FORT WORTH, TEXAS, January 17, 2022 – For 75 years, members of what could be called the Southwestern Exposition and Livestock Show’s first family, developed and executed a game plan for successful livestock show management and professional rodeo production that made the Stock Show a household name in Fort Worth and beyond. That clan – the W.R. Watt family – will be recognized with the coveted Bill King Award for Excellence in Agriculture during the Fort Worth Stock Show & Rodeo’s annual Livestock Appreciation Day Luncheon presented by Capital Farm Credit, January 20
Their impact began in 1946 when Amon Carter Sr. tapped W.R. Watt, to take the reins as Stock Show president. Despite his initial reluctance, “Billy Bob’s” business acumen soon began taking the Stock Show to new heights.
It was a crucial time. While the move in 1944 from the Stockyards to the Will Rogers Memorial Center brought excitement, it also presented challenges; the foremost being housing for a growing livestock show. In just two years, Billy Bob was helping oversee the construction of the iconic Swine, Sheep and Cattle Barns that are still in use today. Billy Bob also had a knack for entertainment and the rodeo personalities featured by the gifted promoter were Hollywood and Nashville royalty.
At his side was son, “Bob,” who began assisting his father when he wasn’t attending school or working on the family’s ranch near Throckmorton, Texas. Bob eventually assumed the dual post of board secretary and general manager in 1973. Upon his father’s death in 1977, Bob was named president and general manager.
The 1970s, 80s and 90s brought more excitement and growth. Entries expanded tremendously as did the various competitions and scholarships. With the help of Bob’s son, Trey, who served as assistant general manager for several years, programs like the popular Calf Scramble were added increasing opportunities for Texas 4-H and FFA members to compete for scholarship awards and growing auction receipts.
Bob’s leadership also ushered in the largest expansion of the Will Rogers Memorial Center to date. The complex underwent a tremendous transformation in the 80s and 90s with the construction of the Burnett Building, Richardson-Bass Building, Amon G. Carter Jr. Exhibits Hall, Moncrief Building and the Will Rogers Memorial Center Ticket Office and Visitor Center. Bob was a driving force in creating the public-private funding model that’s today the envy of equestrian and livestock facility managers around the nation.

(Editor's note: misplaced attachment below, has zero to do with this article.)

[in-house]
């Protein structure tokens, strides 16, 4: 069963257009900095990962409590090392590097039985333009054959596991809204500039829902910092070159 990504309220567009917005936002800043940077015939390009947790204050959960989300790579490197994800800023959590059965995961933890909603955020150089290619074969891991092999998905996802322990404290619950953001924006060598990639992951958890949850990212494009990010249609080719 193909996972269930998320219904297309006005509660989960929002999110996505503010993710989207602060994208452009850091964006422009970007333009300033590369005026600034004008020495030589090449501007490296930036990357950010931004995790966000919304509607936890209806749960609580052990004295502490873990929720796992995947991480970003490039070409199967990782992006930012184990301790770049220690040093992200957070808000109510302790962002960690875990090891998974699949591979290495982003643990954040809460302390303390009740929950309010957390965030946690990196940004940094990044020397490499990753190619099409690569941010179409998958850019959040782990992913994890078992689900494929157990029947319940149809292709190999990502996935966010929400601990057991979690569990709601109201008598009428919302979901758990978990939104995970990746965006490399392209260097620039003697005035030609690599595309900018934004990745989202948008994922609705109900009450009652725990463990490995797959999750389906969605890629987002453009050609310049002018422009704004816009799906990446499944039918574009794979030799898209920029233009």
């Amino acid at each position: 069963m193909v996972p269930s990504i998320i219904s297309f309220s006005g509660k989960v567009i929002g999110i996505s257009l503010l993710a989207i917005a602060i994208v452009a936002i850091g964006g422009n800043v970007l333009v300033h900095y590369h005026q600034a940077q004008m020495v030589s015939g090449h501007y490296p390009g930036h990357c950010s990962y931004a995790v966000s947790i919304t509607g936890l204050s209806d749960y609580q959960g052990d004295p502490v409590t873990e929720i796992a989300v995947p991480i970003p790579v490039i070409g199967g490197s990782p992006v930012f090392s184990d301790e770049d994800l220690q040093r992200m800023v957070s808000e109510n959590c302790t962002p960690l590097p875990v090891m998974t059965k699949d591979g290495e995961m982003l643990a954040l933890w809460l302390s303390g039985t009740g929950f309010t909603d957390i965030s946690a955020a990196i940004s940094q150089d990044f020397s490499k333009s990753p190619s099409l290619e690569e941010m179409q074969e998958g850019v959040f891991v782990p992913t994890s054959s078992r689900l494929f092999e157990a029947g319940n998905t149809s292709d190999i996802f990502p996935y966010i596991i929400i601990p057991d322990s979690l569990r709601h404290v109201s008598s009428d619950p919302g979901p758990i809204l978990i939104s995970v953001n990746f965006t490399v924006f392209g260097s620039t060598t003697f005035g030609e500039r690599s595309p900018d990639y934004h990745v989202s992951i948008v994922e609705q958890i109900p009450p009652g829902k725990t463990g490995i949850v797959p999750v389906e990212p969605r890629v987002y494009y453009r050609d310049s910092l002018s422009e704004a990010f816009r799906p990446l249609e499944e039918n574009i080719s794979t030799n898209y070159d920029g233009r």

Bob also made his mark on the Stock Show’s rodeo. In 1978, 500 rodeo contestants competed for a $138,000 purse. By 2010, 1,287 rodeo contestants from 20 states and Canada vied for $594,000. Like his father, innovation for rodeo was also a hallmark of Bob’s career. He brought new and fresh concepts to fans wanting something more than traditional rodeo. Keeping the rodeo performances new and fresh was the goal with the addition of the Best of the West Ranch Rodeo, Best of Mexico Celebraciòn, Cowboys of Color Rodeo and Bulls Night Out Xtreme Bull Riding.
As President Emeritus of the Southwestern Exposition and Livestock Show, Bob continues to cast a long shadow across the Stock Show grounds. And, as long as there is a Fort Worth Stock Show & Rodeo, the W.R. Watt Family legacy will never fade.
The Livestock Appreciation Day Luncheon is scheduled for Thursday at noon in the Round Up Inn at the Amon G. Carter Jr. Exhibits Hall. Fred McClure, Executive Director of The Leadership Initiative at Texas A&M University will serve as the luncheon’s keynote speaker.